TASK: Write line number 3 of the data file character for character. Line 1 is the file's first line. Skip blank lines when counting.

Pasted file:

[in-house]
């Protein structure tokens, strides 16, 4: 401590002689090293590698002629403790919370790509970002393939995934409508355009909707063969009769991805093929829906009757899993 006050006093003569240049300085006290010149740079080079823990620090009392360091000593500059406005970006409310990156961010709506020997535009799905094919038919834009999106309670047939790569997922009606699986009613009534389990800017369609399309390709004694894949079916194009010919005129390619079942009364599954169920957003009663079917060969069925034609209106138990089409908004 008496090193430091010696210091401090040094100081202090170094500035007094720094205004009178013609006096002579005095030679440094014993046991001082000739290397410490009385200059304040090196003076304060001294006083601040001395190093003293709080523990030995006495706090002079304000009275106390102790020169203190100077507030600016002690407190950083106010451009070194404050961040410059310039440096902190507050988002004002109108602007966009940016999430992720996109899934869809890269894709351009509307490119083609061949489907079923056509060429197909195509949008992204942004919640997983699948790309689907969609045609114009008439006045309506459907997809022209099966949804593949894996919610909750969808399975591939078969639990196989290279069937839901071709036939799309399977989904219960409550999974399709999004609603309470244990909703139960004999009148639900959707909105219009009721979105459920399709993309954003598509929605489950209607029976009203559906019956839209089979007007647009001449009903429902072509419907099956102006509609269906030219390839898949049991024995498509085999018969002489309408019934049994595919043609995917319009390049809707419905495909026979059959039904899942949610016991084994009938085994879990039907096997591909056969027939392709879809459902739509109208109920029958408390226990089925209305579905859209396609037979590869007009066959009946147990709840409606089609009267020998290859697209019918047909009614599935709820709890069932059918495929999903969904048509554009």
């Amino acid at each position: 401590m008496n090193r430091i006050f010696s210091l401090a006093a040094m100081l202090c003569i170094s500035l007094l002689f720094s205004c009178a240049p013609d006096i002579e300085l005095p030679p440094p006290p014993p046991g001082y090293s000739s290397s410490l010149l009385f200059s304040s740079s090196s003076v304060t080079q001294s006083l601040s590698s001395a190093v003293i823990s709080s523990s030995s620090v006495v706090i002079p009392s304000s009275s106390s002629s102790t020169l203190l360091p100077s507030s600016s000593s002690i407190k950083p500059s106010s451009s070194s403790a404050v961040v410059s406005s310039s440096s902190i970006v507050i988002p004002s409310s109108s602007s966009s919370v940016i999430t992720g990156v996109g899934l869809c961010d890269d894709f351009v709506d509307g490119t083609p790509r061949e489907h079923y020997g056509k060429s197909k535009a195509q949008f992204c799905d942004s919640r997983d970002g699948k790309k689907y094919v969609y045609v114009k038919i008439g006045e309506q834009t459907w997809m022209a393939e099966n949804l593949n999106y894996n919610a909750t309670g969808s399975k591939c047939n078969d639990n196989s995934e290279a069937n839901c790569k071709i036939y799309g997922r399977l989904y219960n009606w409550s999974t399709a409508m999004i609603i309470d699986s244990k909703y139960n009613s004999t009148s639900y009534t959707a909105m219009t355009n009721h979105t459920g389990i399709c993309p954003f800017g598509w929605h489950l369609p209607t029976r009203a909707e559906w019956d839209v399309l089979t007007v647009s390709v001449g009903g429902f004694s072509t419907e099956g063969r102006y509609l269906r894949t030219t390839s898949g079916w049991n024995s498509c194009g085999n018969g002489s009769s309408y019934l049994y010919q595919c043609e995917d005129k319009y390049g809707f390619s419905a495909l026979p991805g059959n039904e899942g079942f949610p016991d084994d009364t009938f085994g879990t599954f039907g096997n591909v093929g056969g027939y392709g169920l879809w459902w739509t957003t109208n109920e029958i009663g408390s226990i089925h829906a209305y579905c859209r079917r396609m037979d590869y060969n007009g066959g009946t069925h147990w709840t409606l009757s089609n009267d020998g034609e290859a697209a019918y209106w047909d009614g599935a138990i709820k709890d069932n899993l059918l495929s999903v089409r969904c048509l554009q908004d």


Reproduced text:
């Amino acid at each position: 401590m008496n090193r430091i006050f010696s210091l401090a006093a040094m100081l202090c003569i170094s500035l007094l002689f720094s205004c009178a240049p013609d006096i002579e300085l005095p030679p440094p006290p014993p046991g001082y090293s000739s290397s410490l010149l009385f200059s304040s740079s090196s003076v304060t080079q001294s006083l601040s590698s001395a190093v003293i823990s709080s523990s030995s620090v006495v706090i002079p009392s304000s009275s106390s002629s102790t020169l203190l360091p100077s507030s600016s000593s002690i407190k950083p500059s106010s451009s070194s403790a404050v961040v410059s406005s310039s440096s902190i970006v507050i988002p004002s409310s109108s602007s966009s919370v940016i999430t992720g990156v996109g899934l869809c961010d890269d894709f351009v709506d509307g490119t083609p790509r061949e489907h079923y020997g056509k060429s197909k535009a195509q949008f992204c799905d942004s919640r997983d970002g699948k790309k689907y094919v969609y045609v114009k038919i008439g006045e309506q834009t459907w997809m022209a393939e099966n949804l593949n999106y894996n919610a909750t309670g969808s399975k591939c047939n078969d639990n196989s995934e290279a069937n839901c790569k071709i036939y799309g997922r399977l989904y219960n009606w409550s999974t399709a409508m999004i609603i309470d699986s244990k909703y139960n009613s004999t009148s639900y009534t959707a909105m219009t355009n009721h979105t459920g389990i399709c993309p954003f800017g598509w929605h489950l369609p209607t029976r009203a909707e559906w019956d839209v399309l089979t007007v647009s390709v001449g009903g429902f004694s072509t419907e099956g063969r102006y509609l269906r894949t030219t390839s898949g079916w049991n024995s498509c194009g085999n018969g002489s009769s309408y019934l049994y010919q595919c043609e995917d005129k319009y390049g809707f390619s419905a495909l026979p991805g059959n039904e899942g079942f949610p016991d084994d009364t009938f085994g879990t599954f039907g096997n591909v093929g056969g027939y392709g169920l879809w459902w739509t957003t109208n109920e029958i009663g408390s226990i089925h829906a209305y579905c859209r079917r396609m037979d590869y060969n007009g066959g009946t069925h147990w709840t409606l009757s089609n009267d020998g034609e290859a697209a019918y209106w047909d009614g599935a138990i709820k709890d069932n899993l059918l495929s999903v089409r969904c048509l554009q908004d």